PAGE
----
It was one of those spaces that Celtic people might refer to as “Thin”. The Last Supper was over, but Jesus hadn’t been arrested yet. He journeyed with some of his friends to a nearby garden to pray. This story is one I have read hundreds of times over the years, but I began to see it with new eyes about a year ago. Jesus is in agony. He prays. He weeps. He sweats blood. His friends sleep. He wakes them up and begs them to stay with him, to resist the urge to fade into the numbness that sleep promises. But for sorrow, they sleep again.
Last month was Black History Month. For many years this meant nothing more to me than knowing I would see lots of faces on television that I might recognize from history class. Growing up in a part of the US that thought it “diverse” to have 1 Black family in town, I suppose I never had an awareness of how important it might be to pay attention to the stories of those faces, to learn—in great detail—the painful history of Black folks in America.
The death of Mike Brown, and the events that followed, stirred something in me—as it seemed to do with many others around me. I had no idea what to make of it, but I felt a strong invitation to listen—really for the first time.
This year was the first time I really engaged with Black History Month. I journeyed from Talbot County, Maryland with Frederick Douglass into Stamps, Arkansas with Maya Angelou, and concluded my journey in Baltimore and New York with Ta-Nehisi Coates. Aside from the obvious achievement of finishing 3 books in one month (a solid record for me I assure you) this journey solidified an awareness of a certain type of posture I am being invited to take.
I have to confess that I had hopes of being able to articulate with more clarity some smart sounding ideas about racism in America after reading these books. If I’m really honest I will also admit that I hoped it would lead to me being seen as “woke”, “progressive”, or just solidly “not racist”. But transformation rarely strokes the ego, and this is no exception.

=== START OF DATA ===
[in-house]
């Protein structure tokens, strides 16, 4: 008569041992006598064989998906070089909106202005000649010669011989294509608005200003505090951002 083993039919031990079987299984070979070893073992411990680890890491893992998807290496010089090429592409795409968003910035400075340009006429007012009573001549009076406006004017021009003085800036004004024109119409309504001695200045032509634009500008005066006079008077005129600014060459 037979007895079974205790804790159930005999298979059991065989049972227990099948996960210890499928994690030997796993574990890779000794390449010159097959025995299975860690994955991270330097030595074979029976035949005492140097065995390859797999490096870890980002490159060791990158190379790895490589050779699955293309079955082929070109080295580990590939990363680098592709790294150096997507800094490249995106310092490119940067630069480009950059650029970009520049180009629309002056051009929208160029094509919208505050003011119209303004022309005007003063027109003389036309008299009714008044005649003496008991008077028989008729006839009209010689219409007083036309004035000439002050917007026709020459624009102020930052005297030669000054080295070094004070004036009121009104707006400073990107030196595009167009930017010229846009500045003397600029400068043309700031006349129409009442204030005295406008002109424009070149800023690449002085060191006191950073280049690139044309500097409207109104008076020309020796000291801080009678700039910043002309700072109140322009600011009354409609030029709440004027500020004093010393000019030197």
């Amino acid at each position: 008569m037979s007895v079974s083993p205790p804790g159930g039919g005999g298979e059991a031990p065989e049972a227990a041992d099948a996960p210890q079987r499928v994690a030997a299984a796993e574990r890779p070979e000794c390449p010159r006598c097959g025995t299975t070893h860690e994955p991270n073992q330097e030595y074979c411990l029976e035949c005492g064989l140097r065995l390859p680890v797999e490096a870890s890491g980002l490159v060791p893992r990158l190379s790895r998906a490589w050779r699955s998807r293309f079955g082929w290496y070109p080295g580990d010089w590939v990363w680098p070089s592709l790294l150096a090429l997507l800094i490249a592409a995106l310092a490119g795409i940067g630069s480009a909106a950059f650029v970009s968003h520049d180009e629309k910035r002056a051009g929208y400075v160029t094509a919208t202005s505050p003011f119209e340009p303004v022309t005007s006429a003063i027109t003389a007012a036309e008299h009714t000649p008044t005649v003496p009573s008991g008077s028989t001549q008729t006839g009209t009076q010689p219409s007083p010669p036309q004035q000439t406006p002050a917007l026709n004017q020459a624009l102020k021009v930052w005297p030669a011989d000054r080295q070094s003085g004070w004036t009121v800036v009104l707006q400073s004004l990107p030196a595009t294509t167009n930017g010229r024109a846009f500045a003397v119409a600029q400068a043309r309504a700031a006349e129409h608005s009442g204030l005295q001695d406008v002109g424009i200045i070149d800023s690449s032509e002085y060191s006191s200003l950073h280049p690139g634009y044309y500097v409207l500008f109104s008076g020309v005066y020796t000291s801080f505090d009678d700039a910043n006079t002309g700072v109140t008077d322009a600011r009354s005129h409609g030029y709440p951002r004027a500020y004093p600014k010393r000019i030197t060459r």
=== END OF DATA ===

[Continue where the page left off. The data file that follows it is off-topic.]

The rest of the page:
Rather than give me clarity and really clever sound-bytes, my trinity of authors led me into that same Thin Place at the garden. My desire for sound-bytes and assurances of being seen as decidedly not-racist, is nothing more than a desire to get a quick fix so I can go back to sleep and return to the blissful numbness of my dreams. But Jesus wouldn’t let that happen. He beckoned me to not look away as Frederick Douglass recounted story after story of himself or someone he knew being de-humanized by the horrors of pre-emancipation slavery. He repeatedly shook me awake and begged me to listen as Maya Angelou told her own story of growing up in the segregated south as not only Black, but also a Woman. He whispered “stay with me Ben” as Ta-Nehisis Coates laid out the reality that seeing myself as White is a myth that perpetuates a dream that relies on the continued de-humanizing and brutalizing of Black bodies for its very survival.
Jesus is in agony. He continues to weep, pray, and sweat blood. The Celtic Christian tradition invites us to receive these words in more ways than simply literal. We are invited to experience the power of symbolism and metaphor. In that spirit my journey through Black History Month led me into one of those sacred Thin Places. The transformational question is: Am I willing to not look away? Am I willing to remain present to pain, regardless of the sorrow it will produce? Am I willing to stay awake?
Ben Edwards is a member of Celtic Way's Board of Directors. Read more about him here.